During his short trip through Egypt, Sir Arthur keenly observed Islamist behavior that remains unchanged today.

"There is no iconoclast in the world like an extreme Mohammedan...A statue is an irreligious object in their eyes. What do these fellows care for the sentiment of Europe? The more they could offend it, the more delighted they would be. Down would go the Sphinx, the Colossi, the Statues of Abou-Simbel..." (pg 16-17).

While the Sphinx is still with us, the Buddhas of Bamyan are not, thanks to the Taliban.

And then there's this chilling description from page 92:

"The fire that smoldered in his [Emir Abderrahman's] arrogant eyes shone back at him from a hundred others. Here were to be read the strength and danger of the Mahdi movement; here in these convulsed faces, in that fringe of waving arms, in these frantic, red-hot souls, who asked nothing better than a bloody death, if their own hands might be bloody when they met it."

This description can fit any of the terrorists involved in attacks from US Embassy bombings in East Africa (7 August 1998) to Mumbai (26-29 November 2008).

Sir Arthur also noticed the uncompromising nature of an islamist. When asked about his religious beliefs, Monsieur Fardet tells the Emir " France we look upon all religions as good." (Page 40).

To which the Emir replies, through a translator:

"The chief says that none but a blaspheming dog and son of a dog would say that all religions are one as good as another. He says that if you are indeed a friend of the Khalifa, you will accept the Koran and become a true believer upon the spot." (Page 40).

So much for multicultural harmony.

The only differences between the Dervishes of 1895 and the jihadists of today are: The Dervishes were only able to take captives on the fringes of their desert realm, while today's terrorists form an international network with global reach--sadly, as demonstrated by the September 11th attacks.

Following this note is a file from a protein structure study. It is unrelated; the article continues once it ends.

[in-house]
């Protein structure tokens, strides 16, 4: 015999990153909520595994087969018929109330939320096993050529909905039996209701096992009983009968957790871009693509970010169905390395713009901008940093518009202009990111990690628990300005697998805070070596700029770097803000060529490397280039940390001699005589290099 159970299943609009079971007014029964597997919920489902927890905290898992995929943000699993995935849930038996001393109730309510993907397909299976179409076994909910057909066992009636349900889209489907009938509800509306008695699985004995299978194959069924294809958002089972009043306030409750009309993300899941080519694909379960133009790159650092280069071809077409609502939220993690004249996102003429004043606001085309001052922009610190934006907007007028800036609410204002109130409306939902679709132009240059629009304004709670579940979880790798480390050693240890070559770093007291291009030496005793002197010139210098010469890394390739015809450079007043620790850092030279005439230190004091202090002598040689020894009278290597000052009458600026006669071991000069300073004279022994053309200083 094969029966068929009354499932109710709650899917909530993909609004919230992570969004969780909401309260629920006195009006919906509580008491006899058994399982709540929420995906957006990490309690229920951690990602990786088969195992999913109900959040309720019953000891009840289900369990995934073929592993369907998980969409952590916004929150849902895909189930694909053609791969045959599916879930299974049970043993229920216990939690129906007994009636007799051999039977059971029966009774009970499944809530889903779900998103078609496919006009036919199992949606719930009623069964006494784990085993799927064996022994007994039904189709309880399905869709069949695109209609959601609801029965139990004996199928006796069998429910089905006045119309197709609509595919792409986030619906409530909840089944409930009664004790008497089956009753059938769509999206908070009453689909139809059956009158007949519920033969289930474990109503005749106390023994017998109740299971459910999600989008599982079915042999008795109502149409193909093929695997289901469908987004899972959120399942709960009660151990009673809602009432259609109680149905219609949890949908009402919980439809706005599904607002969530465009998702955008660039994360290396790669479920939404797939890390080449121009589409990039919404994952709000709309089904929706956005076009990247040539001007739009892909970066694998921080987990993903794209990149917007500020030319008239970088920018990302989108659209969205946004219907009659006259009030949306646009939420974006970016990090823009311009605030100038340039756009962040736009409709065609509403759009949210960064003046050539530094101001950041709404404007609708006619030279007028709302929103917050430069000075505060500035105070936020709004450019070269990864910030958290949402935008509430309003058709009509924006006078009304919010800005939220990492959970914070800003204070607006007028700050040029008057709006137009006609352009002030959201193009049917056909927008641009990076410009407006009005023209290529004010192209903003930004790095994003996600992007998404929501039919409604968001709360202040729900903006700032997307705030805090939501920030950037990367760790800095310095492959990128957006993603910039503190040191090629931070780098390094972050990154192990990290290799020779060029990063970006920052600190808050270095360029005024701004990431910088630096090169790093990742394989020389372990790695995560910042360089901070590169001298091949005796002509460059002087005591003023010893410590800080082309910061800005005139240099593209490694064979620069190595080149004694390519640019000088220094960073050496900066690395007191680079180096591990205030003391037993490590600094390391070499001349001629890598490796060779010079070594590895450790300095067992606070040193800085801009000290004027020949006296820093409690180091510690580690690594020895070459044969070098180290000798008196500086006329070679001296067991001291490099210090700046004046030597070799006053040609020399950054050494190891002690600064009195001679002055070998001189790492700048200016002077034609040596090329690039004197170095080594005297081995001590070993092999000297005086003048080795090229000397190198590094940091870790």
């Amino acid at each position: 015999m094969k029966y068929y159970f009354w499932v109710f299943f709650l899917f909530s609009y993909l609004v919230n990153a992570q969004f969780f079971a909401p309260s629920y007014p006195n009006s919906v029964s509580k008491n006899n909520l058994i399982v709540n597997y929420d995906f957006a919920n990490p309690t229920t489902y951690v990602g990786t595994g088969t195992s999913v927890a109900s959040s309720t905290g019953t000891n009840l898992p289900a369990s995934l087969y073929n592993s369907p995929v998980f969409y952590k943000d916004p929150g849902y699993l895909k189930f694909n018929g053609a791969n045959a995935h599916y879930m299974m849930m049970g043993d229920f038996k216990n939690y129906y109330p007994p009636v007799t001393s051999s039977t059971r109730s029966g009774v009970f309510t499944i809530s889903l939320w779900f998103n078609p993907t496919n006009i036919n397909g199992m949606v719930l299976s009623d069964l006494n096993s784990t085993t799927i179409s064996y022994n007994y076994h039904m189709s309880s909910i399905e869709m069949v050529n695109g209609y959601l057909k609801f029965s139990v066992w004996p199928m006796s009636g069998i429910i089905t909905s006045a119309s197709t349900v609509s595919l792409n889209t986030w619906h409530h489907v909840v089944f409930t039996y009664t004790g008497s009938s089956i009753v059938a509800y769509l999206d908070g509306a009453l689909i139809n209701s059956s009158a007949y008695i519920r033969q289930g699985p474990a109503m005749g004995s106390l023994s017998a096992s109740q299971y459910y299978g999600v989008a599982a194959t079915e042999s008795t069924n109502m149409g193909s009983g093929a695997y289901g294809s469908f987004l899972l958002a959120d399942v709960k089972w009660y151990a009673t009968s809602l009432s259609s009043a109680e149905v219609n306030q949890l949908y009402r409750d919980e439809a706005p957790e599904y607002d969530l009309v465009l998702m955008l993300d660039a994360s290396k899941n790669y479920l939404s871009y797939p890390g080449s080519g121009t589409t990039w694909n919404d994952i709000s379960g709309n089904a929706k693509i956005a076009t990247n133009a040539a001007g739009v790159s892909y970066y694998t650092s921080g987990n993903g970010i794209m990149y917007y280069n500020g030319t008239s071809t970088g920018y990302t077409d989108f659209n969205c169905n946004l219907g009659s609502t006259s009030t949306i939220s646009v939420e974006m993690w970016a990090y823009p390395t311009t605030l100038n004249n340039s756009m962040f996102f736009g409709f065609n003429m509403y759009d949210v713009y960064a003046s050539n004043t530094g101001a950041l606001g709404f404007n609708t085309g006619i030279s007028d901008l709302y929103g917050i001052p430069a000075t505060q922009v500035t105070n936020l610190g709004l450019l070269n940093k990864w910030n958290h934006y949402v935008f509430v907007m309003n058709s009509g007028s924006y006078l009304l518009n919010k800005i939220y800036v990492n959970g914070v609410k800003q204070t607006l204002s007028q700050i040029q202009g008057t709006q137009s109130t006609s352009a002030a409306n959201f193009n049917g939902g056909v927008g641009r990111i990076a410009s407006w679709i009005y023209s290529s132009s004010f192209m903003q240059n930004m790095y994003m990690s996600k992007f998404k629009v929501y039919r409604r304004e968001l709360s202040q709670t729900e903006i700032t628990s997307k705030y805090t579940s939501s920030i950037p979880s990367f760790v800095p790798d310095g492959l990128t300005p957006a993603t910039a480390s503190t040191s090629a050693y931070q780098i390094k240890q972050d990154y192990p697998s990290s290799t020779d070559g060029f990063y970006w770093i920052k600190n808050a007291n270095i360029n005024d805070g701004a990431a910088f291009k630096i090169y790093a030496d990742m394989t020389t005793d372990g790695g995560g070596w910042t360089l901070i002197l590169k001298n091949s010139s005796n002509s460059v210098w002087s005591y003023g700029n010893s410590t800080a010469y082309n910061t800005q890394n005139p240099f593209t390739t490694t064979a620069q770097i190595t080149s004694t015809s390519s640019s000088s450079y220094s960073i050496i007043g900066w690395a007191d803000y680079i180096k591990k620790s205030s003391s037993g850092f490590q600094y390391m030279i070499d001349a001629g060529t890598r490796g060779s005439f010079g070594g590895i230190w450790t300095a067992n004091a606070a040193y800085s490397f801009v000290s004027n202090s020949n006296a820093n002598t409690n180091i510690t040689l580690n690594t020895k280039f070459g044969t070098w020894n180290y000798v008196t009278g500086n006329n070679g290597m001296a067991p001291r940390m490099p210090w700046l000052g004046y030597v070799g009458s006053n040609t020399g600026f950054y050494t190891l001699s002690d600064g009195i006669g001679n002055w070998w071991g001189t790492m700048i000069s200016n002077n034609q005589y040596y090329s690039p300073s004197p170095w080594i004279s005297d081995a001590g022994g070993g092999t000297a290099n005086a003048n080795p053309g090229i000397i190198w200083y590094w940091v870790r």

Some readers may be put off by the author's apparent jingoistic point of view. I however, found Sir Arthur's observation of Britain's role as the "World's Policeman" rings true for the United States.

On page 17, two British and an American passenger discuss world affairs:

"If a Kurd breaks loose in Asia Minor, the world wants to know why Great Britain does not keep him in order. If there is a military mutiny in Egypt, or Jehad in the Soudan, it is still Great Britain who has to set it right. And all to the accompaniment of curses such as the policeman gets when he seizes a ruffian among his pals."

Sound familiar? Merely substitute "the United States" for "Great Britain" and this describes the position America inherited from the United Kingdom since the end of World War II.

Which is something Sir Arthur seems to have foreseen. On the following page one of the British passengers turns to the American and says:

"And it will happen to you also."

The Tragedy of the Korosko is a 5-star book for anyone interested in getting an historical perspective of the jihadist movement that still plagues us today.